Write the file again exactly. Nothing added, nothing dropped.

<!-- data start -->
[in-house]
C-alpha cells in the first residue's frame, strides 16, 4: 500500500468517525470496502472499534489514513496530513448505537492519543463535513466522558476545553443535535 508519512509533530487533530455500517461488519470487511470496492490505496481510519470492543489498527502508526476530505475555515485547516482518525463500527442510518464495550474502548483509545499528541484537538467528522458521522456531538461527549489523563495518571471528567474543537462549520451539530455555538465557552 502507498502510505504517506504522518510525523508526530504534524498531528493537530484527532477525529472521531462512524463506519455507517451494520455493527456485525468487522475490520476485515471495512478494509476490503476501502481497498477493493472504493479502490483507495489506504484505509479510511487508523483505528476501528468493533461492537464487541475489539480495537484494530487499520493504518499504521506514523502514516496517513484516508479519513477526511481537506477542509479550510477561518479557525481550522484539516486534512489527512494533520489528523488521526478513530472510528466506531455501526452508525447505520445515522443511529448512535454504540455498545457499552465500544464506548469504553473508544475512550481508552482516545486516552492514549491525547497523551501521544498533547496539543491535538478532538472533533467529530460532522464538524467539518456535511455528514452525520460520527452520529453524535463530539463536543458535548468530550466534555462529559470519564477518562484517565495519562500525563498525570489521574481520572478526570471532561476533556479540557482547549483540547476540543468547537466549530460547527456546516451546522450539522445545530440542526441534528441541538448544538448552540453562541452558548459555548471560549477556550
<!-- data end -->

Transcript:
[in-house]
C-alpha cells in the first residue's frame, strides 16, 4: 500500500468517525470496502472499534489514513496530513448505537492519543463535513466522558476545553443535535 508519512509533530487533530455500517461488519470487511470496492490505496481510519470492543489498527502508526476530505475555515485547516482518525463500527442510518464495550474502548483509545499528541484537538467528522458521522456531538461527549489523563495518571471528567474543537462549520451539530455555538465557552 502507498502510505504517506504522518510525523508526530504534524498531528493537530484527532477525529472521531462512524463506519455507517451494520455493527456485525468487522475490520476485515471495512478494509476490503476501502481497498477493493472504493479502490483507495489506504484505509479510511487508523483505528476501528468493533461492537464487541475489539480495537484494530487499520493504518499504521506514523502514516496517513484516508479519513477526511481537506477542509479550510477561518479557525481550522484539516486534512489527512494533520489528523488521526478513530472510528466506531455501526452508525447505520445515522443511529448512535454504540455498545457499552465500544464506548469504553473508544475512550481508552482516545486516552492514549491525547497523551501521544498533547496539543491535538478532538472533533467529530460532522464538524467539518456535511455528514452525520460520527452520529453524535463530539463536543458535548468530550466534555462529559470519564477518562484517565495519562500525563498525570489521574481520572478526570471532561476533556479540557482547549483540547476540543468547537466549530460547527456546516451546522450539522445545530440542526441534528441541538448544538448552540453562541452558548459555548471560549477556550